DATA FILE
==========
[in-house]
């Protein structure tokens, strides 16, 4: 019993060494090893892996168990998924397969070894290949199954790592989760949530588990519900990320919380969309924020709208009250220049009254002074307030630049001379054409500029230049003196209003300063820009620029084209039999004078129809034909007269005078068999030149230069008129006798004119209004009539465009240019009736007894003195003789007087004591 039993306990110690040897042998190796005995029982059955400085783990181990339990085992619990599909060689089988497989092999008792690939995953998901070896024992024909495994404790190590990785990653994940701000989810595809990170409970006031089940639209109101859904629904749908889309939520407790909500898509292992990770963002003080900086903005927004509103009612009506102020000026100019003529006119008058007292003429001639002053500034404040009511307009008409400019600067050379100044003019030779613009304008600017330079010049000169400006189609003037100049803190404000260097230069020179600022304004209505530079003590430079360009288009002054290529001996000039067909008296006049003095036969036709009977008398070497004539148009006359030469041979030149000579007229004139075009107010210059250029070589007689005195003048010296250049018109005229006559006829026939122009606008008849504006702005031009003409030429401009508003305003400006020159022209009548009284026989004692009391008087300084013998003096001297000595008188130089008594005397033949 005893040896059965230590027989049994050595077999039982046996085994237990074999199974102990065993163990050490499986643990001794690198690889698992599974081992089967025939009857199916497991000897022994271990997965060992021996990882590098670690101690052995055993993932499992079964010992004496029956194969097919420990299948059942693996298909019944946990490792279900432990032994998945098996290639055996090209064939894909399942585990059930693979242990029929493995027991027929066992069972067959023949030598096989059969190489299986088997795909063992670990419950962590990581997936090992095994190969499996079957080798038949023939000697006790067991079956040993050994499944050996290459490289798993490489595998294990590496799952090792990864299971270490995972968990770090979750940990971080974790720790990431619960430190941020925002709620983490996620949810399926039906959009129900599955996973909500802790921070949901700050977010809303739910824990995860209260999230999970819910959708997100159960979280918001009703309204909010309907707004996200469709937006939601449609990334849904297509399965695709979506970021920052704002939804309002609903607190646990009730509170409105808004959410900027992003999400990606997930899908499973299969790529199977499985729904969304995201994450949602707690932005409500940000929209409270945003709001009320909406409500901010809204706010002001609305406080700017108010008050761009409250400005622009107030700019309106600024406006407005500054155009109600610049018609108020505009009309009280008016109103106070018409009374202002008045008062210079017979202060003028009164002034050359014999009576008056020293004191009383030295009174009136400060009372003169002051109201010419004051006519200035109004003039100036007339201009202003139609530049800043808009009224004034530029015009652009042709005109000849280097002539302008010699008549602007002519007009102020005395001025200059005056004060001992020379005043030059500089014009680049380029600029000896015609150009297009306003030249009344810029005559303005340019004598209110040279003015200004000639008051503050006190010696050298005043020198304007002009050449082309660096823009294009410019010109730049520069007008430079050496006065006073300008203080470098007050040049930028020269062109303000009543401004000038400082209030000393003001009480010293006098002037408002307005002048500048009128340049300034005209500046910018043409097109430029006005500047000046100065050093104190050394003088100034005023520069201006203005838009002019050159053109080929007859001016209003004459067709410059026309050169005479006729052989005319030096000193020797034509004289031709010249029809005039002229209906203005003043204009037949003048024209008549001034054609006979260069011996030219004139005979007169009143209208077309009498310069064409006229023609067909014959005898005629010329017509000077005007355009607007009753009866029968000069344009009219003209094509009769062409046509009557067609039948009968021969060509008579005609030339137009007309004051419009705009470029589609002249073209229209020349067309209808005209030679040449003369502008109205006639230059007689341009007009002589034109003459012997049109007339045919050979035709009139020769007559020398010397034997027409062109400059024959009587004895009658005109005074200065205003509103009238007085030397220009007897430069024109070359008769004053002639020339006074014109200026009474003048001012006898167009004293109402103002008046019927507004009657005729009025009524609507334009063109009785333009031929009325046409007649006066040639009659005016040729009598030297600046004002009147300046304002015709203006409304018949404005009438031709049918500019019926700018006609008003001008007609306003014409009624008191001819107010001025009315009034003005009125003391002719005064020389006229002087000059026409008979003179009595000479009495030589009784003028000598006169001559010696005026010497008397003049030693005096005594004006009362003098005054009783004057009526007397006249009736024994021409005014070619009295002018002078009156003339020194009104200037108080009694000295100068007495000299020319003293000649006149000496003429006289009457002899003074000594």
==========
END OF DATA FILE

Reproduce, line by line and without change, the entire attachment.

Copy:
[in-house]
């Protein structure tokens, strides 16, 4: 019993060494090893892996168990998924397969070894290949199954790592989760949530588990519900990320919380969309924020709208009250220049009254002074307030630049001379054409500029230049003196209003300063820009620029084209039999004078129809034909007269005078068999030149230069008129006798004119209004009539465009240019009736007894003195003789007087004591 039993306990110690040897042998190796005995029982059955400085783990181990339990085992619990599909060689089988497989092999008792690939995953998901070896024992024909495994404790190590990785990653994940701000989810595809990170409970006031089940639209109101859904629904749908889309939520407790909500898509292992990770963002003080900086903005927004509103009612009506102020000026100019003529006119008058007292003429001639002053500034404040009511307009008409400019600067050379100044003019030779613009304008600017330079010049000169400006189609003037100049803190404000260097230069020179600022304004209505530079003590430079360009288009002054290529001996000039067909008296006049003095036969036709009977008398070497004539148009006359030469041979030149000579007229004139075009107010210059250029070589007689005195003048010296250049018109005229006559006829026939122009606008008849504006702005031009003409030429401009508003305003400006020159022209009548009284026989004692009391008087300084013998003096001297000595008188130089008594005397033949 005893040896059965230590027989049994050595077999039982046996085994237990074999199974102990065993163990050490499986643990001794690198690889698992599974081992089967025939009857199916497991000897022994271990997965060992021996990882590098670690101690052995055993993932499992079964010992004496029956194969097919420990299948059942693996298909019944946990490792279900432990032994998945098996290639055996090209064939894909399942585990059930693979242990029929493995027991027929066992069972067959023949030598096989059969190489299986088997795909063992670990419950962590990581997936090992095994190969499996079957080798038949023939000697006790067991079956040993050994499944050996290459490289798993490489595998294990590496799952090792990864299971270490995972968990770090979750940990971080974790720790990431619960430190941020925002709620983490996620949810399926039906959009129900599955996973909500802790921070949901700050977010809303739910824990995860209260999230999970819910959708997100159960979280918001009703309204909010309907707004996200469709937006939601449609990334849904297509399965695709979506970021920052704002939804309002609903607190646990009730509170409105808004959410900027992003999400990606997930899908499973299969790529199977499985729904969304995201994450949602707690932005409500940000929209409270945003709001009320909406409500901010809204706010002001609305406080700017108010008050761009409250400005622009107030700019309106600024406006407005500054155009109600610049018609108020505009009309009280008016109103106070018409009374202002008045008062210079017979202060003028009164002034050359014999009576008056020293004191009383030295009174009136400060009372003169002051109201010419004051006519200035109004003039100036007339201009202003139609530049800043808009009224004034530029015009652009042709005109000849280097002539302008010699008549602007002519007009102020005395001025200059005056004060001992020379005043030059500089014009680049380029600029000896015609150009297009306003030249009344810029005559303005340019004598209110040279003015200004000639008051503050006190010696050298005043020198304007002009050449082309660096823009294009410019010109730049520069007008430079050496006065006073300008203080470098007050040049930028020269062109303000009543401004000038400082209030000393003001009480010293006098002037408002307005002048500048009128340049300034005209500046910018043409097109430029006005500047000046100065050093104190050394003088100034005023520069201006203005838009002019050159053109080929007859001016209003004459067709410059026309050169005479006729052989005319030096000193020797034509004289031709010249029809005039002229209906203005003043204009037949003048024209008549001034054609006979260069011996030219004139005979007169009143209208077309009498310069064409006229023609067909014959005898005629010329017509000077005007355009607007009753009866029968000069344009009219003209094509009769062409046509009557067609039948009968021969060509008579005609030339137009007309004051419009705009470029589609002249073209229209020349067309209808005209030679040449003369502008109205006639230059007689341009007009002589034109003459012997049109007339045919050979035709009139020769007559020398010397034997027409062109400059024959009587004895009658005109005074200065205003509103009238007085030397220009007897430069024109070359008769004053002639020339006074014109200026009474003048001012006898167009004293109402103002008046019927507004009657005729009025009524609507334009063109009785333009031929009325046409007649006066040639009659005016040729009598030297600046004002009147300046304002015709203006409304018949404005009438031709049918500019019926700018006609008003001008007609306003014409009624008191001819107010001025009315009034003005009125003391002719005064020389006229002087000059026409008979003179009595000479009495030589009784003028000598006169001559010696005026010497008397003049030693005096005594004006009362003098005054009783004057009526007397006249009736024994021409005014070619009295002018002078009156003339020194009104200037108080009694000295100068007495000299020319003293000649006149000496003429006289009457002899003074000594």